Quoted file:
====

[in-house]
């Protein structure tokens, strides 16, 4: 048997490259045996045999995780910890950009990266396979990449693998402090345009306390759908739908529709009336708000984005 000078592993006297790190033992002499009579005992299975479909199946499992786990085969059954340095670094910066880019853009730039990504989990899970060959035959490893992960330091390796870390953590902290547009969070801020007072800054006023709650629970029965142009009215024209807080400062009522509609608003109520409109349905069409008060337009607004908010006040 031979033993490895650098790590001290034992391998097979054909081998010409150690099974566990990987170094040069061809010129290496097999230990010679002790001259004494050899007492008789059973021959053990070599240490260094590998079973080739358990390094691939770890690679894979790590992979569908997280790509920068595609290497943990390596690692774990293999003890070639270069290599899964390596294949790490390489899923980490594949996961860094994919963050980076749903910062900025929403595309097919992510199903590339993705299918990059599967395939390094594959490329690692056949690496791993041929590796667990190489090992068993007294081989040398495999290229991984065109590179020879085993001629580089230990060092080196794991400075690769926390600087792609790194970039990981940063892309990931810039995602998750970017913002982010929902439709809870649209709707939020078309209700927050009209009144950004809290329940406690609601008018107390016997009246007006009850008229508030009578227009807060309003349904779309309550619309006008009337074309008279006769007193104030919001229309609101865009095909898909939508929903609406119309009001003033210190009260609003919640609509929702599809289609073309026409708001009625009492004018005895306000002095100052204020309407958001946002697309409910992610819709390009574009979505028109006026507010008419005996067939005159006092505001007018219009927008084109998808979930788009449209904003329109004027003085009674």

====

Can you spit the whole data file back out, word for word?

[in-house]
């Protein structure tokens, strides 16, 4: 048997490259045996045999995780910890950009990266396979990449693998402090345009306390759908739908529709009336708000984005 000078592993006297790190033992002499009579005992299975479909199946499992786990085969059954340095670094910066880019853009730039990504989990899970060959035959490893992960330091390796870390953590902290547009969070801020007072800054006023709650629970029965142009009215024209807080400062009522509609608003109520409109349905069409008060337009607004908010006040 031979033993490895650098790590001290034992391998097979054909081998010409150690099974566990990987170094040069061809010129290496097999230990010679002790001259004494050899007492008789059973021959053990070599240490260094590998079973080739358990390094691939770890690679894979790590992979569908997280790509920068595609290497943990390596690692774990293999003890070639270069290599899964390596294949790490390489899923980490594949996961860094994919963050980076749903910062900025929403595309097919992510199903590339993705299918990059599967395939390094594959490329690692056949690496791993041929590796667990190489090992068993007294081989040398495999290229991984065109590179020879085993001629580089230990060092080196794991400075690769926390600087792609790194970039990981940063892309990931810039995602998750970017913002982010929902439709809870649209709707939020078309209700927050009209009144950004809290329940406690609601008018107390016997009246007006009850008229508030009578227009807060309003349904779309309550619309006008009337074309008279006769007193104030919001229309609101865009095909898909939508929903609406119309009001003033210190009260609003919640609509929702599809289609073309026409708001009625009492004018005895306000002095100052204020309407958001946002697309409910992610819709390009574009979505028109006026507010008419005996067939005159006092505001007018219009927008084109998808979930788009449209904003329109004027003085009674």